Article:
Official says consensus unlikely on fire tax revenue
By Terry L. Jones
June 23, 2012
The debate over how fire sales tax revenues should be divided among the six fire subdistricts in West Baton Rouge Parish has heated up as officials try to find an amicable compromise.
The mayors of Addis and Brusly said last week they are willing to take any action necessary — legal or legislative — to see that the 20-year-old formula used to disburse approximately $2.2 million in sales tax revenue to their towns and Port Allen be amended so their fire districts receive a proper share of the money.
The mayors of Port Allen, Addis and Brusly have been informally meeting with Parish President Riley “Pee Wee” Berthelot for the past several months about the issue.
Brusly Mayor Joey Normand told his Town Council last week that he was no longer confident officials would be able to reach a consensus on the matter.
According to Berthelot, the only way the formula can be changed is through unanimous resolutions from the town and city councils of Brusly, Port Allen and Addis and then by the Parish Council.
“I’m thinking we might have to get the Legislature to change the law,” Berthelot said. “We have to have everyone agree 100 percent, and I don’t think it’s going to happen like that. Everyone is protecting their own interests instead of the overall interests of the parish.”
Revenue from the fire sales tax is distributed to West Baton Rouge Parish’s six fire subdistricts through a formula that was adopted by the parish government in 1991.
The formula uses a weighted average that takes 50 percent of an area’s population and 50 percent of its assessed property value into account to determine the revenue ratios for the fire districts.
Port Allen receives 50 percent of the tax pool while the subdistricts serving Addis and Brusly only get 9 percent and 17 percent respectively.
Based on the current formula, the other three subdistricts serving the parish’s unincorporated areas collect between 6 percent and 9 percent, officials have said.
Addis Mayor Carroll Bourgeois said that it’s not the formula that needs revising, but rather the outdated information officials plug into the formula.
Bourgeois said parish officials should be using more current data, and the law should be amended so that new information is cycled into the formula every four years.
“The parish is growing,” he said. “Most of the growth in West Baton Rouge is happening south of the Intercoastal (Canal).”
According to the 2010 U.S. Census Report, Addis experienced a 60 percent population growth between 2000 and 2010 while Brusly saw its resident numbers swell by 28 percent.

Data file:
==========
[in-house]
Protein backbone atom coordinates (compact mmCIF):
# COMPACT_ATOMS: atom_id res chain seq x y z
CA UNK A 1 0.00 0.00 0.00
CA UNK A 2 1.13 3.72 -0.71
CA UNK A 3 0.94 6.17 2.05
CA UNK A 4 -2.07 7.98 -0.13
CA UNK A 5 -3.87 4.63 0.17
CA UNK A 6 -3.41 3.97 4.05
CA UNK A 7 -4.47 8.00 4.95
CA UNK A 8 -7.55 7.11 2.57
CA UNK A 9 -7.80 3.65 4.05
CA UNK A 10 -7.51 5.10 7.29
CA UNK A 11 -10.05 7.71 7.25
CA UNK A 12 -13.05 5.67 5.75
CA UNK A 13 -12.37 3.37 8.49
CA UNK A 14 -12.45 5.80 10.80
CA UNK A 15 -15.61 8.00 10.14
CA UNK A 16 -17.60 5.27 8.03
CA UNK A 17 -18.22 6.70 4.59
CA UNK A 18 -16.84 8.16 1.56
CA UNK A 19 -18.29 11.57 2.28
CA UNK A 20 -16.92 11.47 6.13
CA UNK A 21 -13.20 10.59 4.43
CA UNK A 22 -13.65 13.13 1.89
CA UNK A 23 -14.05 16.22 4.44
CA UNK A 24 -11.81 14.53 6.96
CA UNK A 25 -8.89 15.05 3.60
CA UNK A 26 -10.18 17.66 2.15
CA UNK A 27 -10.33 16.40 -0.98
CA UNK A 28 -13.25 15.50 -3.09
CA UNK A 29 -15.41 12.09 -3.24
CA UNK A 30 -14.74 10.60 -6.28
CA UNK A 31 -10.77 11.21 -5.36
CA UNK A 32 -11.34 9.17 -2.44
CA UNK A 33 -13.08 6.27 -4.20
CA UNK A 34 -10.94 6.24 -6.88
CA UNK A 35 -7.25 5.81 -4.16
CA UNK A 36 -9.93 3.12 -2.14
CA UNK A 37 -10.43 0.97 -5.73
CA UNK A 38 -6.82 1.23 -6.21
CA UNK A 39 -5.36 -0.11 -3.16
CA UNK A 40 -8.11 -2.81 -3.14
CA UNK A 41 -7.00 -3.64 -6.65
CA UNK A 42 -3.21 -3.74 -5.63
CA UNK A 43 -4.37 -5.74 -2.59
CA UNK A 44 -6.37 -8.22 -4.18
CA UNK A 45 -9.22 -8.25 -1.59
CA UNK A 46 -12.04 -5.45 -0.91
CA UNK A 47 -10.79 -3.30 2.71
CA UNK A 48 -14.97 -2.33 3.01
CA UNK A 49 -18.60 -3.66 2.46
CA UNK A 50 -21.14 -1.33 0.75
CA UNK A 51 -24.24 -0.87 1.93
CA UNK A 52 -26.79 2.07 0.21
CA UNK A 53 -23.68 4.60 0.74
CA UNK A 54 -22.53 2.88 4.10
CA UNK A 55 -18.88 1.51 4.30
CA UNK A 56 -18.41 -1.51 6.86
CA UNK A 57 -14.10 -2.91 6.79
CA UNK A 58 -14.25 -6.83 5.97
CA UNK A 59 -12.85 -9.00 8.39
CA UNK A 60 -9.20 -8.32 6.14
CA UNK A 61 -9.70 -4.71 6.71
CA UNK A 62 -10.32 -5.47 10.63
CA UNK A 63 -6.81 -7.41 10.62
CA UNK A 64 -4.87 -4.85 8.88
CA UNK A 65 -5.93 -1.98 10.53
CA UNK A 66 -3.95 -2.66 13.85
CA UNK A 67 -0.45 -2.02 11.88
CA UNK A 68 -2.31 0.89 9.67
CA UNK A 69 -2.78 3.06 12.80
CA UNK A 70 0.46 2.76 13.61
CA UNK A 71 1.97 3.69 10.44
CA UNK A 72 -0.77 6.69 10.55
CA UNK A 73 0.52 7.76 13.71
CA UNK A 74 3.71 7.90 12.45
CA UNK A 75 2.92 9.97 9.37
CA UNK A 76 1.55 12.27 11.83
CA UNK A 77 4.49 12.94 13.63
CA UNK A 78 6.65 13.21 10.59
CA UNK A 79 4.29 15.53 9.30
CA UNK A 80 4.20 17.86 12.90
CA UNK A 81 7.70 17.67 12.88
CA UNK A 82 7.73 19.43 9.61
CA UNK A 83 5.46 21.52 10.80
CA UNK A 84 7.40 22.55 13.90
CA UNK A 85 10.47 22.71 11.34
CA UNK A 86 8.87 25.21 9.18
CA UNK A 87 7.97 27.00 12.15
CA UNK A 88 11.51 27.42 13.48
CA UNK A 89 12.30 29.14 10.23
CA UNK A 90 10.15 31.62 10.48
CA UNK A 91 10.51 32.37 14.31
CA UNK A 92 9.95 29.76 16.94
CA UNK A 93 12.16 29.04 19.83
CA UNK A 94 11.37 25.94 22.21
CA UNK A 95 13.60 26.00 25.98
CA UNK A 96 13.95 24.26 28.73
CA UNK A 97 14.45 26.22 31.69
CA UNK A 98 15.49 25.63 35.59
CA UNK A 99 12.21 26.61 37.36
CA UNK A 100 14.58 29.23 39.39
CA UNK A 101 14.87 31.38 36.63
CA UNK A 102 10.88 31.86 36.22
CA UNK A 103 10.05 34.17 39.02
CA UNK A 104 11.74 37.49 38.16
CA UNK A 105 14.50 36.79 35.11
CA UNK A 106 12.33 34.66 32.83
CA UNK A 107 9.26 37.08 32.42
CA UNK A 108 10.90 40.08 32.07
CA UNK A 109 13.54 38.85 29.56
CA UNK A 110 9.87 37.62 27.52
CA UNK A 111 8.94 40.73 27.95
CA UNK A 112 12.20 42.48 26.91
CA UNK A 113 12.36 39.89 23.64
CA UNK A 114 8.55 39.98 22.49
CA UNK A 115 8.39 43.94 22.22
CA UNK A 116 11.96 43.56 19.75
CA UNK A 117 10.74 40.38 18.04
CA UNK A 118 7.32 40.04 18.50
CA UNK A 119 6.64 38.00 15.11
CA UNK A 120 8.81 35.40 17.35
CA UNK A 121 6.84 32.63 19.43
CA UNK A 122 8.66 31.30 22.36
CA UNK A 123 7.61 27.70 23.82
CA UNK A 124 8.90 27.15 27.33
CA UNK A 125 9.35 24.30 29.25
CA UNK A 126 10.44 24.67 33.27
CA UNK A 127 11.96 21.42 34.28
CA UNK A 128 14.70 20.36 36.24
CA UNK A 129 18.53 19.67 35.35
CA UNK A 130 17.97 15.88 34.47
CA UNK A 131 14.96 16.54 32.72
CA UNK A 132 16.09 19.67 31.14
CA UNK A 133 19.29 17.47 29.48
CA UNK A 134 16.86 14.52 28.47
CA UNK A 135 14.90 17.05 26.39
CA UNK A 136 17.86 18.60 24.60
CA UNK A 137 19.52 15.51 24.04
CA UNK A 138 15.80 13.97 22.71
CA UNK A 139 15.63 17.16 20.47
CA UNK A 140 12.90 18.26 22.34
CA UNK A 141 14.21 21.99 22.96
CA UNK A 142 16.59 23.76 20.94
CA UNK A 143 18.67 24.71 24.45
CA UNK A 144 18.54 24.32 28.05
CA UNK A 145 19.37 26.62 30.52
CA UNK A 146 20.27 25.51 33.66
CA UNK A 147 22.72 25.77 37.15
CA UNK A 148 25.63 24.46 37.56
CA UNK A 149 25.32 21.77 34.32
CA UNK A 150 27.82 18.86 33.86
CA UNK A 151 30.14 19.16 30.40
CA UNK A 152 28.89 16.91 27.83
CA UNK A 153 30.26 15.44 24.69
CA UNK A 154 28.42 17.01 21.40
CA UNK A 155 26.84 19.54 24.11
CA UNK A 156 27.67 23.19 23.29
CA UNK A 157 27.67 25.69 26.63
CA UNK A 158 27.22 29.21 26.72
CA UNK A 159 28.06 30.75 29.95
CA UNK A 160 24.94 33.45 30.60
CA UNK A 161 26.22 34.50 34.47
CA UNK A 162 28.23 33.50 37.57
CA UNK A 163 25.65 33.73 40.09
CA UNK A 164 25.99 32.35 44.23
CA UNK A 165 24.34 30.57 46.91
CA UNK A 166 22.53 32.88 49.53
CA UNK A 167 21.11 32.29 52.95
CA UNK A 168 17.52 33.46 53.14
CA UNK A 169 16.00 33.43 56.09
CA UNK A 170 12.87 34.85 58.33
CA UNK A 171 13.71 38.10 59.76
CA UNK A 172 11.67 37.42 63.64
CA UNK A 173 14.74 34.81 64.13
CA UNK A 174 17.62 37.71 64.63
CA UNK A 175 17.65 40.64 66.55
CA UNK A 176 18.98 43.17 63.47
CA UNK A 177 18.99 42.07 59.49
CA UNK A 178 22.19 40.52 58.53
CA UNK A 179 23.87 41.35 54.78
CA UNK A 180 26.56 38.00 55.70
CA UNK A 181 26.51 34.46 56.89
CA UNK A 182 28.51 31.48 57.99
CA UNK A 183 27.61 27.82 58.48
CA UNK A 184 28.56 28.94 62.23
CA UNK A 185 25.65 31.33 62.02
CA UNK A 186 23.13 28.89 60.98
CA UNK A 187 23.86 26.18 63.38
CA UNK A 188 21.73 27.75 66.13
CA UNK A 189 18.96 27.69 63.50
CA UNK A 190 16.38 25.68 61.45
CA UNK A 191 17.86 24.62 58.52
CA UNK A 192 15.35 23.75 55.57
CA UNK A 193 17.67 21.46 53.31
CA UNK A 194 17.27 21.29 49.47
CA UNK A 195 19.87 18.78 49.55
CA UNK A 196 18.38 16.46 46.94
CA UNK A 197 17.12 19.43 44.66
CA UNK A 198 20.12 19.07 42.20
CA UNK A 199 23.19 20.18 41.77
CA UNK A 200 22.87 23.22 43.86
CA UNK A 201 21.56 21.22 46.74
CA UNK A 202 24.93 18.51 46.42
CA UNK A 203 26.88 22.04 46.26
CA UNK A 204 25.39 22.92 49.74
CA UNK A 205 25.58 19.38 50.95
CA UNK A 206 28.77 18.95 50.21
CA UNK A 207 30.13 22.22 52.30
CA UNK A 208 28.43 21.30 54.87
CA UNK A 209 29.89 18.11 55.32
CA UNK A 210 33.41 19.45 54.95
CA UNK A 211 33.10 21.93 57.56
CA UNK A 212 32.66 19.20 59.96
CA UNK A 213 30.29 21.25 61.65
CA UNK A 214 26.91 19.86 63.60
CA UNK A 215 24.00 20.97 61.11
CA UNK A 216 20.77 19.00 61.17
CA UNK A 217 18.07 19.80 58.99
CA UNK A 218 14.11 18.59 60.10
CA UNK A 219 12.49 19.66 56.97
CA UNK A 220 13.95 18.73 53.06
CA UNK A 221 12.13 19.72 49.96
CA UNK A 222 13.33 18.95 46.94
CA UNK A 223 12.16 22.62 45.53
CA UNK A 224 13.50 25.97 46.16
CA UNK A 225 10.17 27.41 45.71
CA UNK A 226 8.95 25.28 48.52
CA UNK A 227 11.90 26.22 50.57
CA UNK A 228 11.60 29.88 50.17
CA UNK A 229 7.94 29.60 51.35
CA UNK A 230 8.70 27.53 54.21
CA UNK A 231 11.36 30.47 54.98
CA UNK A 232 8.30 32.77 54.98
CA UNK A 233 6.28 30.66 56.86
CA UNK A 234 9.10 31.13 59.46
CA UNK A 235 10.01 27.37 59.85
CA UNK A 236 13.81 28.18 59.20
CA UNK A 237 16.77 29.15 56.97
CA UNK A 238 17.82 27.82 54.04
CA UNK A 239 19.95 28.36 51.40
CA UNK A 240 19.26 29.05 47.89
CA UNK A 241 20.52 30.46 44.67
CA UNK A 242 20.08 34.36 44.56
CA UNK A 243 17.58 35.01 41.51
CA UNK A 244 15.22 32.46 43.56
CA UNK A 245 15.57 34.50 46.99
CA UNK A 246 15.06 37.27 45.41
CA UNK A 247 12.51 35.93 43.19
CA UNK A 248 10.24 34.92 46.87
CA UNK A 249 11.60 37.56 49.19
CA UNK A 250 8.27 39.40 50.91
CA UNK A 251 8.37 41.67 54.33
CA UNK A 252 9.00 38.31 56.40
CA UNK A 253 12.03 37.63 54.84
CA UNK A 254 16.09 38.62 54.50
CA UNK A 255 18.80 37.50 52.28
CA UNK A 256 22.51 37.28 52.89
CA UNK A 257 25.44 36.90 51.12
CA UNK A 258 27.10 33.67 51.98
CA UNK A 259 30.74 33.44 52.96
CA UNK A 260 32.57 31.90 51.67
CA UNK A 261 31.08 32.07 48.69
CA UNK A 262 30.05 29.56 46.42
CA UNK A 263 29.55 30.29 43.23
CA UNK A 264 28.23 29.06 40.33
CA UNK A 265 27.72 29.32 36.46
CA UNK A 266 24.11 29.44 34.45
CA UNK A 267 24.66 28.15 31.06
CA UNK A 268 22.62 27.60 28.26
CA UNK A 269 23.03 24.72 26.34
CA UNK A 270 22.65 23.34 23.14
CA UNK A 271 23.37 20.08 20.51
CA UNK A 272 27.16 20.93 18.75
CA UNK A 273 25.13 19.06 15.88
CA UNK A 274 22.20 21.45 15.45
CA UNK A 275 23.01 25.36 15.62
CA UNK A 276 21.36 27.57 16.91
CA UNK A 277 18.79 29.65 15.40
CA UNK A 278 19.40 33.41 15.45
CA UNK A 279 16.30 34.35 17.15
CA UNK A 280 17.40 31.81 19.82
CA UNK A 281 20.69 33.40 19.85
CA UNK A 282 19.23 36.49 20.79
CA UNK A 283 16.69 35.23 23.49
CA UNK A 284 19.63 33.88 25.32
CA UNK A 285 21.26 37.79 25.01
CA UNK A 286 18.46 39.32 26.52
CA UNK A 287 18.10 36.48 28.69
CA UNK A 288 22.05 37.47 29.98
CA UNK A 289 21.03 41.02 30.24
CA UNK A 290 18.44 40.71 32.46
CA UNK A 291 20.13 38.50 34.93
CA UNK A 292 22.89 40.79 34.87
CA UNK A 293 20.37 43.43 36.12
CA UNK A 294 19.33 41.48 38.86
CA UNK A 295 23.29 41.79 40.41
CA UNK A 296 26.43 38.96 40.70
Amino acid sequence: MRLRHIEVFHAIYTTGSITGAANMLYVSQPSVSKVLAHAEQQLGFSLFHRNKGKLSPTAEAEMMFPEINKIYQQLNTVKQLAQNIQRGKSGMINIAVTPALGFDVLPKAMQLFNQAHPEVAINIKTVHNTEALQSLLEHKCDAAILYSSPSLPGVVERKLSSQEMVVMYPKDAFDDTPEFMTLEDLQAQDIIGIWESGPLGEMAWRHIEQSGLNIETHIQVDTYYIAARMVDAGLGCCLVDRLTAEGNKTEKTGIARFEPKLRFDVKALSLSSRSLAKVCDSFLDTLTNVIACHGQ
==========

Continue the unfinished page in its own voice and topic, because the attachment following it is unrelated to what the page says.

However, Port Allen experienced a 1.9 percent decrease in population within the last decade, according to the census report.
Bourgeois said his town would stand to gain between $75,000 to $100,000 annually in fire sales tax revenue using the current data.
Addis might then have the funding to provide 24-hour fire protection instead of a volunteer-based force, he said.
Port Allen would have to give up about 13 percent of its budget, or $250,000 in revenue under Bourgeois’ proposal, reports have shown.
“(Port Allen Mayor Roger Bergeron) knows full well this thing has to be evolved. Just plug in the new data and let the chips fall where they may,” Bourgeois said.
Bergeron said that the formula needs some tweaking. But despite the current stalemate in discussions among the group, the Port Allen mayor said he remained optimistic things will have a positive outcome.
Bergeron said late last week Port Allen is prepared to change the current formula.
“That’s what we’ve been working on since I came into office,” Bergeron said. “We’re very close. We’re in agreement more than we are in disagreement.”
Bergeron said he spoke with Normand after Normand expressed his doubts to the Brusly council and tried to assure him that Port Allen was not using a stalling tactic in hopes of pushing the issue aside.
“I told the other mayors and the Parish Council I would be willing to work toward a fair distribution,” Bergeron said.
Normand said he has begun discussions with several attorneys to determine the town’s options.
“It’s a bad law that needs to be thrown out,” Normand said. “We’re going to go at this thing every way we can and the end result is going to be the same thing as if logical people would have sat down and logically worked it out — expect a bunch of lawyers are going to make a bunch of money off of this.”